Diagram of plywood nailed to mudsill using the flush cut method

In this method, the 6-inch-wide mudsill is cut flush with the 2 by 4s.  The plywood is then nailed directly to the mudsill.  The Flush Cut Method is the only way to build retrofit shear walls that is very close to those tested by the American Plywood Association, a National Laboratory for Testing Shear Walls.  These tests are the basis of the building code provisions for new shear wall construction for the entire country.  This is not an approved system in ICC 1300.

The following photographs show the step-by-step process used in this method of retrofit shear wall construction.

A special saw flush cutting the mudsill.


The entire process

Carpenter Cutting Mudsill Flush for an earthquake retrofit



Removing mudsil from foundation bolts

The flush cut method is the only way to install the plywood component of retrofit shear walls as tested by the American Plywood Association, a National Laboratory for Testing Shear Walls.  These tests are the basis of the building code provisions for new shear wall construction for the entire country.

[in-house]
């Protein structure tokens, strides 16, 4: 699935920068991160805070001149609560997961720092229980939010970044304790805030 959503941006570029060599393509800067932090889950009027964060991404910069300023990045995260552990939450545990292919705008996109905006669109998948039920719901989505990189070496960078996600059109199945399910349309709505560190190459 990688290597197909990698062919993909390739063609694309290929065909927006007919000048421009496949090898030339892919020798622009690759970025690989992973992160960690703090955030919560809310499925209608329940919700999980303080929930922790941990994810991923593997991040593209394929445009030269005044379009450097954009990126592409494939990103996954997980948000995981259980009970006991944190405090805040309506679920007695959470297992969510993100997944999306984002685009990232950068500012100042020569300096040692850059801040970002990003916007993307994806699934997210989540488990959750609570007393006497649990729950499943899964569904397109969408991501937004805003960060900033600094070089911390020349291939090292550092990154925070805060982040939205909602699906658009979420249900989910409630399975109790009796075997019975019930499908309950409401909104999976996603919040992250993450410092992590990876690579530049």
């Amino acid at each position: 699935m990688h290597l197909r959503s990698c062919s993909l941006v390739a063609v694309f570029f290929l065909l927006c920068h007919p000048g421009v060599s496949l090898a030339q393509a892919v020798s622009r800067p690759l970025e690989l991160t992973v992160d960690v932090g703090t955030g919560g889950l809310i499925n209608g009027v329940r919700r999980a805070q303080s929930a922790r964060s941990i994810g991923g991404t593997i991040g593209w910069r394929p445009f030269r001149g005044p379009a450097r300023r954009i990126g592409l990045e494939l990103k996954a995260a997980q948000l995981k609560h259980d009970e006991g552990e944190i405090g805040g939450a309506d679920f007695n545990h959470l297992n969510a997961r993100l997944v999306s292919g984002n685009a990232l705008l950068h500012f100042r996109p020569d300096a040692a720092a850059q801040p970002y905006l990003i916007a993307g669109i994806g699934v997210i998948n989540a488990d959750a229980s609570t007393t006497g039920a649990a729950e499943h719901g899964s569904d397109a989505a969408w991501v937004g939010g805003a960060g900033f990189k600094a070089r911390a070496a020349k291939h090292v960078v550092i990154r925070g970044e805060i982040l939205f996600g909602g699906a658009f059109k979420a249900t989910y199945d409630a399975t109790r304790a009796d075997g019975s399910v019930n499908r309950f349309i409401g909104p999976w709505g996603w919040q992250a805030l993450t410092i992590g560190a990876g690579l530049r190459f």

One of the reasons this method is used is because the plywood can now be nailed into old-growth redwood that is many times less prone to splitting than wood grown on tree farms.
Pnoto: Flush cut sill is best for earthquake retrofits

Shear walls slide on the foundation, but they also try and overturn, no matter how tall they might be.  When they do this, they must push up on the wall which has a tremendous amount of weight on it (the wall above the cripple wall, ceiling, and roof) which all prevents the shear wall from overturning.  Other retrofit mudsill connections do not have this trait.

The second method, called the reverse block method attaches a 2 by 4 to the plywood and then the 2 by 4 is nailed to the mudsill.


  1. A 2 by 4 is placed along the long edge of a piece of plywood.
  2. The plywood has been nailed to the 2 by 4 from the back where you can’t see the nails.
  3. The 2 by 4 of this assembly is nailed to the top of the mudsill and along all edges.







This system is very close to systems tested by the American Plywood Association but is not included in ICC 1300.